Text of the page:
Following both groups for 10 years, researchers found that 21% of the patients with diabetes developed heart failure, while just 12% of the patients without diabetes did.
So while we’ve long known that diabetes is associated with a host of health problems, here’s fresh evidence of another: almost doubling the risk of heart failure, although in this study it didn’t increase mortality.
Diabetes and its complications, deaths, and societal costs have a huge and rapidly growing impact on the United States. Between 1990 and 2010 the number of people living with diabetes tripled and the number of new cases annually (incidence) doubled. Adults with diabetes have a 50% higher risk of death from any cause than adults without diabetes, in addition to risk for myriad complications. Reducing this burden will require efforts on many fronts—from appropriate medical care to significant public health efforts and individual behavior change across the nation, through state- and community-specific efforts.
That same paper suggests that in the next decade
the total number of Americans with diabetes will increase from 43 million to nearly 55 million,
that annual diabetes-related deaths will increase by more than 55,000 and
annual diabetes medical costs will go up almost $100 billion.
It all means that preventing (or even reversing) type 2 diabetes is probably the most important thing we can do.
But the statistics are clear: what we’ve been doing as a society for the last 30 years hasn’t been working.
What I’ve been learning and experiencing over the last three years through personal investigation and application suggests that we have more ability to influence this trajectory than we might think.
I’ve read about thousands of patients with prediabetes or type 2 diabetes getting their Hemoglobin A1c levels down to the point where (under medical supervision, of course) they have been able to discontinue taking insulin or diabetes medications, and are no longer considered even prediabetic.
I know some people are skeptical that type 2 diabetes can be reversed, but given the scope of the problem it sure seems worth exploring.
If type 2 diabetes is three times as prevalent as it was a generation ago, this can’t be a genetic problem. Our genes don’t change that fast.
Since changes in our environment and behavior are likely responsible for the epidemic, shouldn’t we look at reversing those changes as much as we can, at least in our personal lives, where we have the most control?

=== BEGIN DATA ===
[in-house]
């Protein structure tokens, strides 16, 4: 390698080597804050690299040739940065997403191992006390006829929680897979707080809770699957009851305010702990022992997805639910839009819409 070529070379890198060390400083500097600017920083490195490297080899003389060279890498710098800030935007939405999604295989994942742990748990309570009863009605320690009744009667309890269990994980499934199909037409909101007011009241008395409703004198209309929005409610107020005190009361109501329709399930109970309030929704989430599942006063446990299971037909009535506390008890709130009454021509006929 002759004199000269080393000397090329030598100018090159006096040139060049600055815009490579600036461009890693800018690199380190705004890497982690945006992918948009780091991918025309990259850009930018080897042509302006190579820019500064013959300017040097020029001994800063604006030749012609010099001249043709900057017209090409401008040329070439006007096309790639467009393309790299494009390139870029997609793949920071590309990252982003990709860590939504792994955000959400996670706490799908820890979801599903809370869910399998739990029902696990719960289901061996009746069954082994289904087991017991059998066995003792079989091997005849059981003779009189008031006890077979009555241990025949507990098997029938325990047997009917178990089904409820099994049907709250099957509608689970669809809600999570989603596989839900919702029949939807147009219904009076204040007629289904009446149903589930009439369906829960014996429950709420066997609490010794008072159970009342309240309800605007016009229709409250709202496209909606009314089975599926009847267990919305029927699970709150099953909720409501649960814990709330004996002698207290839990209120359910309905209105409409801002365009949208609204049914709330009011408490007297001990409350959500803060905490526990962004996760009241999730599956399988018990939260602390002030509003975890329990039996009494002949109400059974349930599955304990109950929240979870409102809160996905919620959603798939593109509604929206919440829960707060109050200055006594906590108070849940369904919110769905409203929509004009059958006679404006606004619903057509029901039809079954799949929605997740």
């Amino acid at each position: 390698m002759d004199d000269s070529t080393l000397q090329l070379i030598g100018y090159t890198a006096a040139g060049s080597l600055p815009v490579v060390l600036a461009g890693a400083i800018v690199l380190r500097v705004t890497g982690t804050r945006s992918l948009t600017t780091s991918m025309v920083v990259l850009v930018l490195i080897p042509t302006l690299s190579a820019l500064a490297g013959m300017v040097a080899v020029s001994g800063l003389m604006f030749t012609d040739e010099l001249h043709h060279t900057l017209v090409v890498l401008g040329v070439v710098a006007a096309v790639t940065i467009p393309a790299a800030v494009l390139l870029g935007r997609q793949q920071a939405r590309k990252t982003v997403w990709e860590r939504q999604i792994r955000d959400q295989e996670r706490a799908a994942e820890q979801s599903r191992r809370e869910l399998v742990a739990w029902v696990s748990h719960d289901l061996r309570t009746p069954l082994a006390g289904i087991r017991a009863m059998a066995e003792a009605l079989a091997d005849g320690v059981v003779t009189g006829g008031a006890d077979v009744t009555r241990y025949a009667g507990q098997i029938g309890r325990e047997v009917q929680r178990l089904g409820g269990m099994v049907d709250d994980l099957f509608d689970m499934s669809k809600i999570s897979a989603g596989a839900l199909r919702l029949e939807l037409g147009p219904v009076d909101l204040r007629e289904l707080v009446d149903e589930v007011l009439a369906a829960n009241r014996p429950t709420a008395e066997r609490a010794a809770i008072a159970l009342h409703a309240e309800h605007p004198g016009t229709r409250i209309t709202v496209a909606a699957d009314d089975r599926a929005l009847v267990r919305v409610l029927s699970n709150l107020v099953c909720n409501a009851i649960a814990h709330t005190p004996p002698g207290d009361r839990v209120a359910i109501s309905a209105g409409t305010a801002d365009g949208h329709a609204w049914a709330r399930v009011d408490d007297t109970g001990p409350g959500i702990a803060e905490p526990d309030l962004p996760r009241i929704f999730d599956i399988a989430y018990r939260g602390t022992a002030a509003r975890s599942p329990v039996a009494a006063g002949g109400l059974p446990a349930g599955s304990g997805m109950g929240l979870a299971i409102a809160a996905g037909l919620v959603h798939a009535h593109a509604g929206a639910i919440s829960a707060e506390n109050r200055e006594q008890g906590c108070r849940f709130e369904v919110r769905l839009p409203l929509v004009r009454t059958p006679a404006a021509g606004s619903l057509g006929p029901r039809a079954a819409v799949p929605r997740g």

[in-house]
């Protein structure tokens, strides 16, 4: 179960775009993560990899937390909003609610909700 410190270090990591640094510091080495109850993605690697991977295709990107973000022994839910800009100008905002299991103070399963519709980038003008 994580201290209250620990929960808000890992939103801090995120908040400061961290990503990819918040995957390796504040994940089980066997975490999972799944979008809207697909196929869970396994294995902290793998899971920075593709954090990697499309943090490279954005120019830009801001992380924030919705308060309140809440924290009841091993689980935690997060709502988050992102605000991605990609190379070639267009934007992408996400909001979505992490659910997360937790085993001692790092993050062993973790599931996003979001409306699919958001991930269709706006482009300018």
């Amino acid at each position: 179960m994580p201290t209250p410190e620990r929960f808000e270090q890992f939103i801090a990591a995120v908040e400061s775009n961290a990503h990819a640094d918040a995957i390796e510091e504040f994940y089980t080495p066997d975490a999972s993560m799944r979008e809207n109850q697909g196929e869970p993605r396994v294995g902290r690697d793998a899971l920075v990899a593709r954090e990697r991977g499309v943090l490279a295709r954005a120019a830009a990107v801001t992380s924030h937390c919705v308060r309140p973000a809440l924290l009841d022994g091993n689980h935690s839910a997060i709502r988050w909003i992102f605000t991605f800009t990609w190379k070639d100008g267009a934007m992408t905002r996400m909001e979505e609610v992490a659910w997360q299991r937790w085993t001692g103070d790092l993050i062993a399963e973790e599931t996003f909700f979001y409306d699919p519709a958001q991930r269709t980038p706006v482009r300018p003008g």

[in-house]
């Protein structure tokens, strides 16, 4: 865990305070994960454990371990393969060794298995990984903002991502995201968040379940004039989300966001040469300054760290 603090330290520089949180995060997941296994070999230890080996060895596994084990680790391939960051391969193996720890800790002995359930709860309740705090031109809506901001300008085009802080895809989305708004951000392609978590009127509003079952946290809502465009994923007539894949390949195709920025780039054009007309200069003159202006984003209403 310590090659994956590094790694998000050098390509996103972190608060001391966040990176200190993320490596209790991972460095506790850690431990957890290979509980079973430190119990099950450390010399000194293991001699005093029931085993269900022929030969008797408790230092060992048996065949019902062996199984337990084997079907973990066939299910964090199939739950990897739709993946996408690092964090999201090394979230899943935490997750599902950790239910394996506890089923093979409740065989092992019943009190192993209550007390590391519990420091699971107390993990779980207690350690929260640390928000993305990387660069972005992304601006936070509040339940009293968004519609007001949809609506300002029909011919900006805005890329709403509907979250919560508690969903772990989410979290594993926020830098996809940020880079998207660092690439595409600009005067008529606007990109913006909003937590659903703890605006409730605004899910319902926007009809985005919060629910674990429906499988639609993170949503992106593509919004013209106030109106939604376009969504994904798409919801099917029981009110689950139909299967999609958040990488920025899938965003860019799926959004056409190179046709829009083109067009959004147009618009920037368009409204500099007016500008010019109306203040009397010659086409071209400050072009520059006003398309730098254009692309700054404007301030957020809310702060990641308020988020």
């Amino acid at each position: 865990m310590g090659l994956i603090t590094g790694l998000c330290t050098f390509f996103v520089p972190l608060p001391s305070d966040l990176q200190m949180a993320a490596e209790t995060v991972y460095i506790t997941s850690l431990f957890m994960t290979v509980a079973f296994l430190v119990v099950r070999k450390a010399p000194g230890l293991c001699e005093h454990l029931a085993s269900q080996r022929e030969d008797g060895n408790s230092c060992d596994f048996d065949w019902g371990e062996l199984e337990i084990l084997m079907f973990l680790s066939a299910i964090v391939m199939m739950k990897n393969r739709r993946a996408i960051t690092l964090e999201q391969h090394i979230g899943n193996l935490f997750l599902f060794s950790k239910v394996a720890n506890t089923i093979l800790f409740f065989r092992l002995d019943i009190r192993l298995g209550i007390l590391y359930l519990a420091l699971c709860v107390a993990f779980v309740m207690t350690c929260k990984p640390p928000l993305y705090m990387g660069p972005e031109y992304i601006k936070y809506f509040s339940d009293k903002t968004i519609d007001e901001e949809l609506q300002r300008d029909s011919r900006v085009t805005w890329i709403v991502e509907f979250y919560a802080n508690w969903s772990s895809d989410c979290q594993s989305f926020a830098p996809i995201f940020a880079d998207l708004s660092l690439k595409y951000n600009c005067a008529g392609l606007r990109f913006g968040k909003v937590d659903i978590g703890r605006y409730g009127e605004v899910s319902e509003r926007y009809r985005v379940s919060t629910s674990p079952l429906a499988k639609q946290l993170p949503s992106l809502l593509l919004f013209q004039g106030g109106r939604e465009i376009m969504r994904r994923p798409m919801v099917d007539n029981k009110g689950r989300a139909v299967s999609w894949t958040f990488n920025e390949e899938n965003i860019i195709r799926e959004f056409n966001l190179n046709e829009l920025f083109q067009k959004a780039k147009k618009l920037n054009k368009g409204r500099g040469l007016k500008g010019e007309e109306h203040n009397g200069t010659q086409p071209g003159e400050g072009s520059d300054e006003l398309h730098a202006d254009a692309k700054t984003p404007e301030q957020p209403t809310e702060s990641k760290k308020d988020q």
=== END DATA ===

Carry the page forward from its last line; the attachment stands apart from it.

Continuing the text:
I was never diagnosed as prediabetic, but I’ve made some significant changes and have seen lots of benefits in my own health. I couldn’t have made them all at once, but I evolved them over time.
Type 2 diabetes isn’t the only disease that seems to have potential for lifestyle prevention or reversal. Some of the same interventions seem to work in other diseases, too – mainly because diabetes, as we see in this Mayo Clinic study, is a risk factor for a host of other ailments.
There’s something about being 39 that causes people to take stock and try to reclaim the physical abilities they had in their youth. I was no different. When I was six months from my fortieth, I decided to start running and training to take off the 20 or so pounds that had crept on over the years. My goal was to dunk a basketball again…something I hadn’t done since I was 19 or 20.
Starting slowly (and a month before the New Year’s crunch, when the gym gets a lot more crowded), I gradually increased my training on the elliptical machine (low impact was good) and started a weight training program too. By March I was touching the rim again, and I continued to make progress, but couldn’t make the dunk.
Finally, the big day arrived: May 15, 2003. I had taken the day off from work, and went to the local Y to play in a pick-up game. Having played reasonably well, I thought, “Why not give it a try?” To my utter amazement, being really warmed up and having stretched, I slammed it down.
I quickly called my wife, Lisa, and asked her to get down to the Y with our videocamera, to document this for posterity. I’m no Michael Jordan (although we are the same age), but here’s the proof that I made it.
By the way, immediately after reaching this pinnacle I joined the gang you see in the background in another pick-up game…and within 15 minutes had broken my left index finger (my first fracture!) That took me out of training for several weeks, and it’s been downhill since.
This summer has been a good training time too, although now because of life events it’s been a week since I’ve gone running. Making time for training needs to be a priority.